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At Prada, Brightening the Gloom

This collection had a verve that suggested an upbeat outlook pays dividends.
By
  • Tim Blanks

MILAN, Italy — Miuccia Prada debuted her men's collection for Spring 2020 in a techno extravaganza in Shanghai two weeks ago. For those who missed that experience, the clothes came back to Milan for a presentation on Sunday in the Prada boutique on Via Montenapoleone. Miuccia's mantra for the collection was "lightness, simplicity, no eccentricity." True, the fabrics were twist-free classics – wool gab, oxford cloth, cotton fleece – but Prada has a congenital inclination to at least a little oddity and there it was, in the candy-coloured shoes with kilties (taking us back to the Golf Collection of Spring 2012) and the tunics with deep scooped necklines, layered long-under-short with blazers and blousons, or over baggy skater shorts.

That play on proportion was one theme, like the massive candy-striped rugby shirts over equally exaggerated bermudas. It shaded into a military subtext, parkas with huge bellows pockets, safari jackets in Prada’s signature techno fabrics. All were branded Linea Rossa, in anticipation of the upcoming America’s Cup, in which Prada will be more involved than ever. The best of those parkas were in post-mo shades of pink, lilac, pale blue and yellow, echoes of the Memphis movement which disrupted Italian design in the 1980s. There were pop bowling bags to match. Thinking about how dark Prada has recently been in its reflection of the current climate (the sleep of reason breeds monsters!), it looked like Miuccia was making an effort to brighten the gloom. “Optimist Rhythm” was the collection’s working title.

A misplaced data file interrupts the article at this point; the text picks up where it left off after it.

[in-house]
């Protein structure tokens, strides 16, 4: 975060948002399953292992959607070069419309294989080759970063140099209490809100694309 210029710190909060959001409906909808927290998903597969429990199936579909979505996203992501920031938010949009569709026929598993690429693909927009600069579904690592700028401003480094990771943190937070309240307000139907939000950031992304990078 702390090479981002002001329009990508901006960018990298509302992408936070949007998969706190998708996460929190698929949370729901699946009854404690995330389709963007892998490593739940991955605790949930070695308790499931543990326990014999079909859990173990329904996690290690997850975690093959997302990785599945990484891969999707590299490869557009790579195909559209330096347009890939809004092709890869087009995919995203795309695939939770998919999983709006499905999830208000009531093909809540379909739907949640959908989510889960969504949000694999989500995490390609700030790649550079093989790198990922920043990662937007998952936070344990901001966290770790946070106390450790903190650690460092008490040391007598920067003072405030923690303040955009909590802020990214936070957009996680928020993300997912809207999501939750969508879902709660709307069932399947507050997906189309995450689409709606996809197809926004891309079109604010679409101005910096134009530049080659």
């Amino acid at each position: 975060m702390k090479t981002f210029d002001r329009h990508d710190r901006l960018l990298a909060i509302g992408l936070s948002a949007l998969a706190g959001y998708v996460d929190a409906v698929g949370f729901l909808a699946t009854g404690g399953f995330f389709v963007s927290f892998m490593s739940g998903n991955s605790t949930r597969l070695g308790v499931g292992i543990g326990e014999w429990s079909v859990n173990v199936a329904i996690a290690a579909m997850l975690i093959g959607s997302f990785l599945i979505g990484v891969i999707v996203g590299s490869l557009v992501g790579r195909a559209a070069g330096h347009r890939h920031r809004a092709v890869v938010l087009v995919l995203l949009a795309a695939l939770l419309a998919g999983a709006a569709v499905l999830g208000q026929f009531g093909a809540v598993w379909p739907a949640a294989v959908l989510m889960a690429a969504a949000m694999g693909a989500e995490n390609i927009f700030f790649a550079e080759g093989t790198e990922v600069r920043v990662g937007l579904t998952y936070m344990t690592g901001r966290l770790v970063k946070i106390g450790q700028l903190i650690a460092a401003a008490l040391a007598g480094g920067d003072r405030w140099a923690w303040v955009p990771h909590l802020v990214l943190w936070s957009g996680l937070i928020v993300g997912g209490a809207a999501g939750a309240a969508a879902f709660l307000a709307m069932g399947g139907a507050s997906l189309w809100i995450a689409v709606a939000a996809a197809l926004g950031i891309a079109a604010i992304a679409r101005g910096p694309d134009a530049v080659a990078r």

That rhythm was definitely the pulse of 80s pop culture, not just Memphis, but every new wave pic sleeve or power pop graphic or technology upgrade from that era. One jacket was a collage of po-mo postcards, another was printed with cassettes, floppy discs, camcorders. They looked almost naïve now, like emblems of an era when technology promised something better. And if there were flashes of Frankie Goes to Hollywood on the soundtrack in Shanghai, they served to highlight how that band’s scandalous glee has been well and truly supplanted by a much more cynical kind of social commentary.

Still, even if optimism is increasingly hard work, this collection did have a verve that suggested an upbeat outlook pays dividends, not simply because Prada's fortunes seem to be recovering, but also because the alternative is ultimately soul-sucking despair. And we're not there just yet.

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